A NEW website aimed at getting residents to donate their time and skills to help the community has been launched by Barnet Council.

The Pledgebank has been created to encourage residents to do more for their communities as part of the Big Society initiative put forward by Prime Minister David Cameron.

Barnet is the first council in the country to launch its own version, as a way for residents to get support for ideas and get council resources to back them.

Councillor Robert Rams, the man in charge of the One Barnet programme which the new site is a part of, said he hoped it would be “inundated” with ideas.

He told the Times Series: “There are two ways it can be used. If someone wants to start their own youth club they can go online and ask the council to provide sports equipment if five other people pledge to help.

“We can also help with things like criminal records checks, which can be costly, but the main drive is coming from volunteers giving their time to help out.

“The other way is by getting people to pledge to help with community activity, such as clearing snow from a road or graffiti from a street. We can then provide the grit or paint to do this.”

Critics have accused the Conservatives of trying to get residents to provide services for free that councils should be providing.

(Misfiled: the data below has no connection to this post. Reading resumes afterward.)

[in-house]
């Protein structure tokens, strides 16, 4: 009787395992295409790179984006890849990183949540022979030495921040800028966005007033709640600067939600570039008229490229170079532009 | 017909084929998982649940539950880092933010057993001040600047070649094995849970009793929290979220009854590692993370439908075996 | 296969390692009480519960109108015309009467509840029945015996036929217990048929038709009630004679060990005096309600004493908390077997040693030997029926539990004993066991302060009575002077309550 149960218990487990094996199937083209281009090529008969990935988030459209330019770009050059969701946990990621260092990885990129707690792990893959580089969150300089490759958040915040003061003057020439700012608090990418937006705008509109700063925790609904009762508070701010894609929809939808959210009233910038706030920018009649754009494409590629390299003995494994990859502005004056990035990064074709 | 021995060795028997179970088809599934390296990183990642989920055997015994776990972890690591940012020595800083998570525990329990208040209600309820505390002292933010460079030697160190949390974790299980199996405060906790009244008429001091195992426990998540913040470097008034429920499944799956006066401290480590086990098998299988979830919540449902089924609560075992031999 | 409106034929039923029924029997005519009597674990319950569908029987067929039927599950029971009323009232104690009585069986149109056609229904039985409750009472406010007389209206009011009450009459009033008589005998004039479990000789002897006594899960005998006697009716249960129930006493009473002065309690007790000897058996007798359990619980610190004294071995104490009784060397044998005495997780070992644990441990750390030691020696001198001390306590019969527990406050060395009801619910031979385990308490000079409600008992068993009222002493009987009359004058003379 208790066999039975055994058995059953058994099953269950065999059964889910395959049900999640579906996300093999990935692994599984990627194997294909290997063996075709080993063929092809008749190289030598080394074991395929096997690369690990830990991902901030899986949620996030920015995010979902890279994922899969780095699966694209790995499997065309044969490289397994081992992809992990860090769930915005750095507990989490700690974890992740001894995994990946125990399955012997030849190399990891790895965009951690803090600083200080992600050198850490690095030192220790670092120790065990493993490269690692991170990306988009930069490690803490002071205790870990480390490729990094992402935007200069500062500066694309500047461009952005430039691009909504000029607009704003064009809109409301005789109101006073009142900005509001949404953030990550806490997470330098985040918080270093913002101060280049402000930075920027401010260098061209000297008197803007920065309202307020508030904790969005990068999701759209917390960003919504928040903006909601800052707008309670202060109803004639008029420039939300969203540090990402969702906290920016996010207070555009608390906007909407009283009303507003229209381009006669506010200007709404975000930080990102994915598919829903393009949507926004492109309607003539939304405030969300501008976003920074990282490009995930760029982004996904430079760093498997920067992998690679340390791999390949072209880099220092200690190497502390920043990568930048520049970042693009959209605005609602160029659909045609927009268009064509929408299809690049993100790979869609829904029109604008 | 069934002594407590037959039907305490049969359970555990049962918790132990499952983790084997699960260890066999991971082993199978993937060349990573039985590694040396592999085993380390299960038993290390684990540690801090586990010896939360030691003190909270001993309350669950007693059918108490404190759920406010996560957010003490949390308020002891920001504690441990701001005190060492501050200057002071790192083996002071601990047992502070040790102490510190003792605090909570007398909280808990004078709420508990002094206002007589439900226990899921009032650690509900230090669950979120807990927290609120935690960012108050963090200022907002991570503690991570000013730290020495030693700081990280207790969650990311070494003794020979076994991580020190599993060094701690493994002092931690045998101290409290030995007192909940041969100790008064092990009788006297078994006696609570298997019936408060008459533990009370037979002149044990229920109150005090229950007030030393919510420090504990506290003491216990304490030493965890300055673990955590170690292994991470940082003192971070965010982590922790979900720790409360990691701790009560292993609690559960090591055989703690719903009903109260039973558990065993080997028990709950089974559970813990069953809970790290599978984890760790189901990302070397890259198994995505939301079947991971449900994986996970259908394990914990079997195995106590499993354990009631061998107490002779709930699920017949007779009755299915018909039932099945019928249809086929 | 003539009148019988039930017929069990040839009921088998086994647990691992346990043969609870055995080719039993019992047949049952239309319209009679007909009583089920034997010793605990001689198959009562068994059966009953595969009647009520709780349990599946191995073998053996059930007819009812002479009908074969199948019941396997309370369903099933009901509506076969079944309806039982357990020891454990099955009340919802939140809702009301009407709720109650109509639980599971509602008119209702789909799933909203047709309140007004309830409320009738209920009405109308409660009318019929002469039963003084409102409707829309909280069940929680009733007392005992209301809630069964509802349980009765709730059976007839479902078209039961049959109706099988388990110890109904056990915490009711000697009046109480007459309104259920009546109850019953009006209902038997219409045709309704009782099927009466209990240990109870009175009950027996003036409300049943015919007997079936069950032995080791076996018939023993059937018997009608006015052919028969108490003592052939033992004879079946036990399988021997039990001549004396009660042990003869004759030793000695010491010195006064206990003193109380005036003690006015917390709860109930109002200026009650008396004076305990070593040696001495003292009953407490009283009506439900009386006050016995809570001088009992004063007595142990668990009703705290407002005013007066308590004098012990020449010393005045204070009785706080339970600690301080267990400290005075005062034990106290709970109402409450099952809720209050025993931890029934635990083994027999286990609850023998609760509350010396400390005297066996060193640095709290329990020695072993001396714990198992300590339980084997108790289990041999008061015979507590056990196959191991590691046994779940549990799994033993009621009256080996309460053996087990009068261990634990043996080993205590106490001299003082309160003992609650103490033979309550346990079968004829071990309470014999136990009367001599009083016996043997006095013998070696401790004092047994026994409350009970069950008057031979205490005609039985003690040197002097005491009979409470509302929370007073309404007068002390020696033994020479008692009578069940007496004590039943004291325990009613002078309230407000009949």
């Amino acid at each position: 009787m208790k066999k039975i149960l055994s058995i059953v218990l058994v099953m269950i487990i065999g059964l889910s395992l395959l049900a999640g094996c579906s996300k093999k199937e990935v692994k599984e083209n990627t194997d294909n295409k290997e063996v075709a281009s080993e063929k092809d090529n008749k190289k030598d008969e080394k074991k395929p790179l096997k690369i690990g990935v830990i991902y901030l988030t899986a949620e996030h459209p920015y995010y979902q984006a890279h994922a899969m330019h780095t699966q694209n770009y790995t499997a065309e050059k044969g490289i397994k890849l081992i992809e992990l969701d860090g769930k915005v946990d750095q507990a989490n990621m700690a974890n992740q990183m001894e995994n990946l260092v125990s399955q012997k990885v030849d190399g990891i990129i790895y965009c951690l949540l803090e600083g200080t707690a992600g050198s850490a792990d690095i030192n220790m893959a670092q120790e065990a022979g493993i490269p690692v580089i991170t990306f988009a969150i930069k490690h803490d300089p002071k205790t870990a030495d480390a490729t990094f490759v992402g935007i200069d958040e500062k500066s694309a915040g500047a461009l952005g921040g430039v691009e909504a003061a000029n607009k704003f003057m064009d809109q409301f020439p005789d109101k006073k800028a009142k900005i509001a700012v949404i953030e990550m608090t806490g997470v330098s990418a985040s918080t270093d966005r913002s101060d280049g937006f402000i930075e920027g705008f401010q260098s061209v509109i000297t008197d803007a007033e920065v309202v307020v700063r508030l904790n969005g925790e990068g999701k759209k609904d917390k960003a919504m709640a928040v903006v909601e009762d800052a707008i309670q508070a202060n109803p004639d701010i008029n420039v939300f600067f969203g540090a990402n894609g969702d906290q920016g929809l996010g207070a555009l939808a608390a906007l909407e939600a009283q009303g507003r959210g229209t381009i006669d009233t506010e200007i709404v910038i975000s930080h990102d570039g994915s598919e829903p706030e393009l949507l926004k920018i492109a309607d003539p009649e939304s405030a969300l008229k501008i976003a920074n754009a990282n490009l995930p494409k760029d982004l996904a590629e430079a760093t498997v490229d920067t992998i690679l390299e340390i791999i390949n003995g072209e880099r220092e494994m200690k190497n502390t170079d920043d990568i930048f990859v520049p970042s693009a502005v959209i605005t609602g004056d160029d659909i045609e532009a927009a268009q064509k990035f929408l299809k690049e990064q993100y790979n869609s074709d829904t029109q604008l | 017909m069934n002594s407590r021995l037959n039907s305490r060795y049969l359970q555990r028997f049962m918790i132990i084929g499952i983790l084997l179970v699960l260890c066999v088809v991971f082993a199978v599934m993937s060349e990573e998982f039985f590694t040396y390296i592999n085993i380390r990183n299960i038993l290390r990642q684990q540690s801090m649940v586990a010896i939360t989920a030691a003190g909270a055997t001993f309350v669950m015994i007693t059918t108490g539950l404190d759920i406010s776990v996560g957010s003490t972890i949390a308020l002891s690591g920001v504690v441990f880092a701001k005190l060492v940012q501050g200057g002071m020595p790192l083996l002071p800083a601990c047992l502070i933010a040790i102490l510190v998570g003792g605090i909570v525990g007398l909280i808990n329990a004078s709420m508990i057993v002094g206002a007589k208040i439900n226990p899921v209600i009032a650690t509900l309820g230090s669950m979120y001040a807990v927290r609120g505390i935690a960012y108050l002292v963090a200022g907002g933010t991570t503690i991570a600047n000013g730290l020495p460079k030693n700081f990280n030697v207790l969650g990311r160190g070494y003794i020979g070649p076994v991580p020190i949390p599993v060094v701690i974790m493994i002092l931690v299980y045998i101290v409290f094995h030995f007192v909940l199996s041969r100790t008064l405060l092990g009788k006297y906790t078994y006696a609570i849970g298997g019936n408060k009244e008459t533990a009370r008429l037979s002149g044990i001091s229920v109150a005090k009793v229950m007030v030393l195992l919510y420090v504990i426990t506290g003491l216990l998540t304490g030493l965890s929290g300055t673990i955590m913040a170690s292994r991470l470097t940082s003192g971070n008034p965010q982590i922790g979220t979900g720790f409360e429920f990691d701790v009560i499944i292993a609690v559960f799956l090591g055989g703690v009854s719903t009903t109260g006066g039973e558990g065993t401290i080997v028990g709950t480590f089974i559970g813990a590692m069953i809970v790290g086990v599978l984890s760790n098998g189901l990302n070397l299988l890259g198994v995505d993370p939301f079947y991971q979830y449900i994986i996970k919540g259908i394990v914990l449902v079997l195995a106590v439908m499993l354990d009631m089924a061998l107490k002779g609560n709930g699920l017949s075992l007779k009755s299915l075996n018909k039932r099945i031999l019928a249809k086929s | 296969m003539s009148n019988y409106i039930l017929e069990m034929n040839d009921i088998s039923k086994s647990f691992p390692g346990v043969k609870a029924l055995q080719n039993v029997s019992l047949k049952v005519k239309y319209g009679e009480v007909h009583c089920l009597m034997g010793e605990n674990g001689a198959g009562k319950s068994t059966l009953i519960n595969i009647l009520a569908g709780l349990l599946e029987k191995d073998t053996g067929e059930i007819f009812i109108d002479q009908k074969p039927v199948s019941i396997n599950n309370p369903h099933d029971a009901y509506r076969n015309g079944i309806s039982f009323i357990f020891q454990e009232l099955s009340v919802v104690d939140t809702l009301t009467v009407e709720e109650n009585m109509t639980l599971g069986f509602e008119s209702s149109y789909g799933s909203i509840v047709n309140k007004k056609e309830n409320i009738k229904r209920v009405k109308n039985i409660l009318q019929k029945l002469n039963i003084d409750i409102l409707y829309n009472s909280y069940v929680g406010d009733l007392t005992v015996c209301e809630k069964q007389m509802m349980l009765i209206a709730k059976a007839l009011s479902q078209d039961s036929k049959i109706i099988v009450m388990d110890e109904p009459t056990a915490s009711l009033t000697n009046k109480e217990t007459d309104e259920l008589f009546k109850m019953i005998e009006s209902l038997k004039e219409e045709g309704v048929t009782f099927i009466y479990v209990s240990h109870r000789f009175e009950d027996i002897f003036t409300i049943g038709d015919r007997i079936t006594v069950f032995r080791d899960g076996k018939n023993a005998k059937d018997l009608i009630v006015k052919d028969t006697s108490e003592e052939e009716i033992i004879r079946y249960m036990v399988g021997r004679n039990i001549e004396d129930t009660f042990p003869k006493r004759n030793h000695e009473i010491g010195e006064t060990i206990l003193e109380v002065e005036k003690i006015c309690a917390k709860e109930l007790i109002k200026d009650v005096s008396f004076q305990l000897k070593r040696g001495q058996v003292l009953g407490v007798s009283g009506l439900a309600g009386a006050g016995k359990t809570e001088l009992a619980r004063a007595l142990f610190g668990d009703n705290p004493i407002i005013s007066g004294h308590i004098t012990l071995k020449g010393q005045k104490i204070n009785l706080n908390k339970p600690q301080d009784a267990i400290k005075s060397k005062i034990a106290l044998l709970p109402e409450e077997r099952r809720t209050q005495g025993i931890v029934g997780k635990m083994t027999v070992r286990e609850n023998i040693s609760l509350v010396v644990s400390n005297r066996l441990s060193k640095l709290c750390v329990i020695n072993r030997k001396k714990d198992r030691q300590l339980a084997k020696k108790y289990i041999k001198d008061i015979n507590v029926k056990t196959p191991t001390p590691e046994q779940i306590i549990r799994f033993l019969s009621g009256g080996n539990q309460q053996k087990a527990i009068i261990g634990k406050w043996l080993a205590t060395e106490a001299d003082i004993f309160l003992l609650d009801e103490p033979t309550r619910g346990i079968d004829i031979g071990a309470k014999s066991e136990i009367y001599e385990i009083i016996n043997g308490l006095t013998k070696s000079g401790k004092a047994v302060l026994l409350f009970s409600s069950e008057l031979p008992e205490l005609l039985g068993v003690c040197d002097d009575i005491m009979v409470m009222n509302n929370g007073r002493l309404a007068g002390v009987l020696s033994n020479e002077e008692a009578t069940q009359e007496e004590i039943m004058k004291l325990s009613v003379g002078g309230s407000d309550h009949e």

Last month Lib Dem Councillor Monroe Palmer, who is set to join the Coalition Government in the House of Lords, criticised the Big Society project, questioning how many people would give up their time for free.

However, Cllr Rams said: ““This is about communities coming together and providing services. We're in a brave new world because of the way the finances have been left by the previous Government.

“We're giving people who want to get more involved a chance to work with their communities.

“It's driven by users. The council will keep an eye on what's going on and provide the resources needed.”

He said the cash for the schemes would come from “within existing resources” in the relevant department's budget, and each pledge would be assessed on a case-by-case basis by council officers.

Cllr Rams added: “I hope we're in a position in the next few months where we have problems deciding which of the requests to support.”

The idea is part of a wider drive by the council to get more interaction with residents online in a bid to save money and make it easier for people to contact them.

Other online schemes being rolled out in the next few months by the council include notifications when nearby planning applications are submitted and updates on rubbish collection schedules.

To see the new website visit pledgebank.barnet.gov.uk.